Will there be any fish in our future? As wild stocks become depleted and aquafarms reveal their limitations, our award winners are helping to make seafood sustainable.
Winner: North Atlantic Salmon Fund
Former bank director Orri Vigfússon of the North Atlantic Salmon Fund (photographed, right) has almost single-handedly decreased salmon fishing in the Atlantic by 75 percent: He pays fishermen not to fish. Since Vigfússon created the fund in 1989, it has raised and given out roughly $40 million to fishermen who stop catching Atlantic salmon, which are dramatically overfished. Additionally, the NASF helps these fishermen find new jobs. “Billions of dollars were being spent studying the problem, but we made commercial deals that rescued salmon for a fraction of the cost,” says Vigfússon (nasfonline.org).
Courtesy of Cleanfish
Tim O’Shea and Dale Sims of CleanFish have figured out an ingenious way to aid tiny, eco-minded fisheries by helping them sell their seafood to prestigious restaurants and retailers. CleanFish, founded in 2004, looks for excellent small aquafarms and wild fisheries, such as Loch Duart in Scourie, Scotland, which lets its sites sit fallow one out of every three years, allowing them to regenerate through tides and currents before being farmed again. CleanFish brought its salmon to the attention of chef Thomas Keller of Napa Valley’s French Laundry, who loved it. Today, Loch Duart salmon is the only kind served at the French Laundry. CleanFish, which currently works with around two dozen aquafarms and wild fisheries, has become a valued resource for all kinds of environmental groups. “Folks from the David & Lucile Packard Foundation recently called us and said they know shrimpers in Mexico’s Sea of Cortez who want to become more sustainable but are afraid they won’t find customers who’ll care,” says O’Shea. Thanks to CleanFish, those shrimpers now sell their Fisherman’s Daughter brand of sustainable shrimp to restaurants like Akasha in Culver City, California (cleanfish.com).
Winner: Ocean Conservancy
Mark Powell, vice president of fish conservation for the nonprofit Ocean Conservancy advocacy group, has made sweeping changes to help restore the Gulf of Mexico red snapper population by lobbying government groups and partnering with some of America’s most powerful fish buyers. Because of generations of overfishing, the snapper population has dwindled to three percent of what it was 125 years ago. Last year, Ocean Conservancy successfully pushed the Gulf of Mexico Fishery Management Council to limit by about half the number of red snapper that commercial fishermen can catch, and advised shrimpers to reduce accidental bycatch of snapper by about three-quarters. To aid the cause, Ocean Conservancy met with mammoth retailer Wal-Mart and its shrimp suppliers and urged for the reduction of snapper bycatch (Wal-Mart has pledged to sell only Marine Stewardship Council–certified fish by 2011). Powell is also working with Bob Sullivan, the corporate CEO of the Chicago-based Plitt Company, which supplies fish to Whole Foods Markets and top local restaurants. In turn, Sullivan pressured government agencies for stricter snapper quotas. Because of efforts like these, Powell says, “In the future, everyone eating Gulf Coast red snapper will be eating sustainable Gulf Coast red snapper” (oceanconservancy.org).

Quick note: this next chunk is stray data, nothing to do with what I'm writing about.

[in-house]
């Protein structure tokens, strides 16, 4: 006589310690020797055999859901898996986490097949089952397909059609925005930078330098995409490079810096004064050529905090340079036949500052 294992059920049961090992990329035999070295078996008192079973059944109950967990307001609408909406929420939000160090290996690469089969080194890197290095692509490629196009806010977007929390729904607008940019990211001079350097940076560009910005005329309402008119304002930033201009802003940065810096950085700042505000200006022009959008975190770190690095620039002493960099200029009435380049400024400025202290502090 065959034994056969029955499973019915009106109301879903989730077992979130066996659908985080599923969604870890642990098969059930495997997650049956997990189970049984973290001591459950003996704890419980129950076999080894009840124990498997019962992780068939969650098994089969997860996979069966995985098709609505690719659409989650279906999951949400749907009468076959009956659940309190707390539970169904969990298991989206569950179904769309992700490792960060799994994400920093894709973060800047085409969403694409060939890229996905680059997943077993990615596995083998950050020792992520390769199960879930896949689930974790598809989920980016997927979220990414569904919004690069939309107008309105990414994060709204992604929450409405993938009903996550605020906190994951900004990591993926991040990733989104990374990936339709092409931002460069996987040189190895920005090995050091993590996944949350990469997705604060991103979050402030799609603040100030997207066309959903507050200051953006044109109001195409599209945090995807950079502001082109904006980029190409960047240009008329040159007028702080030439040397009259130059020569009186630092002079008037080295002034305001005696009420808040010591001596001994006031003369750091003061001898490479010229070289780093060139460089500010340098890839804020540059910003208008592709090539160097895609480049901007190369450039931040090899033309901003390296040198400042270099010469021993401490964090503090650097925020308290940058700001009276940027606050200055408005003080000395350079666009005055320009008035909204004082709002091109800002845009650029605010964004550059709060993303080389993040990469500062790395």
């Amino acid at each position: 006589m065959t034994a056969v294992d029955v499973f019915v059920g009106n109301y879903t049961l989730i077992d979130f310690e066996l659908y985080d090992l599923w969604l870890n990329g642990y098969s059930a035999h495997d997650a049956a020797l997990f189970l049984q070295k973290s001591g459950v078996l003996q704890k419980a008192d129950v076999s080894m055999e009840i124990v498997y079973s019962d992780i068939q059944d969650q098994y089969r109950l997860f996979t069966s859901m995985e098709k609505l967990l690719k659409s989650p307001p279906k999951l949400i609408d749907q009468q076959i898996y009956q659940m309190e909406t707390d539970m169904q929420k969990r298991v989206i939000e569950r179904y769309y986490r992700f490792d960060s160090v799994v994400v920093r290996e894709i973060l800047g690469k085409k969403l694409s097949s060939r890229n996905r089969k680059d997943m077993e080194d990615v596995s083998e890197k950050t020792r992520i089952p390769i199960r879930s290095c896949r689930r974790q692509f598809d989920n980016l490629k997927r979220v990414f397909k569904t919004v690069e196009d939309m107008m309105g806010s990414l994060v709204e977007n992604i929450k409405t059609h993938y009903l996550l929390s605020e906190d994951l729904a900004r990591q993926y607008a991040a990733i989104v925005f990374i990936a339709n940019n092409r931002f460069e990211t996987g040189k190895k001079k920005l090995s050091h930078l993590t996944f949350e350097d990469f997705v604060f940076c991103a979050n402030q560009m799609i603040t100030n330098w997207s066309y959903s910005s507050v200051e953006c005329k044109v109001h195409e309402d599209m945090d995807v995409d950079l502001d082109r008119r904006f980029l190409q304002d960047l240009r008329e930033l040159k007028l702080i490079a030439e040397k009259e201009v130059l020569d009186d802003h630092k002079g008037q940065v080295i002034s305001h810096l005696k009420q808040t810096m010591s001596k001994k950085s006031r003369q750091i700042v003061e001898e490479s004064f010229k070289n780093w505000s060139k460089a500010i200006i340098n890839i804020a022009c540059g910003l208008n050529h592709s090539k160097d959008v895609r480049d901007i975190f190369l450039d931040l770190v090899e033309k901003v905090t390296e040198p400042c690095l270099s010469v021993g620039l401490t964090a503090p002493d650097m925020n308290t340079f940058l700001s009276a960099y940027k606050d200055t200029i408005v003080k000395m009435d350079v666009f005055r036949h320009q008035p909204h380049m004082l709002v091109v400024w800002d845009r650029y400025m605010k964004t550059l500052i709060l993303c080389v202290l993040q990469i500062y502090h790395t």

Courtesy of Oceana
Oceana, the ocean-restoration group, aims to protect fish by lobbying to end government subsidies given out worldwide to fishermen each year. “Governments are paying fishermen to overfish,” says Oceana senior campaign director Courtney Sakai. “Much of the $30 billion in subsidies increases fishing capacity—the ability to fish longer, harder and farther away. It has helped produce a worldwide fishing fleet that’s up to 250 percent larger than what is required to fish at sustainable levels.” She also notes that some harmful practices, like bottom trawling, wouldn’t be profitable without huge subsidies. Established in 2001 by several foundations, most notably the Pew Charitable Trusts, Oceana counts longtime ocean conservationist and Cheers star Ted Danson as one of its most active board members (the nonprofit he co-founded, American Oceans Campaign, was folded into Oceana in 2002). As a formal advisor to the government on trade and environmental policy, Oceana pushed for two resolutions in 2007 that supported the elimination of subsidies; both were passed by Congress. Next up: lobbying foreign delegates to the World Trade Organization to end fishing subsidies in 152 countries, particularly Japan, India and China (oceana.org).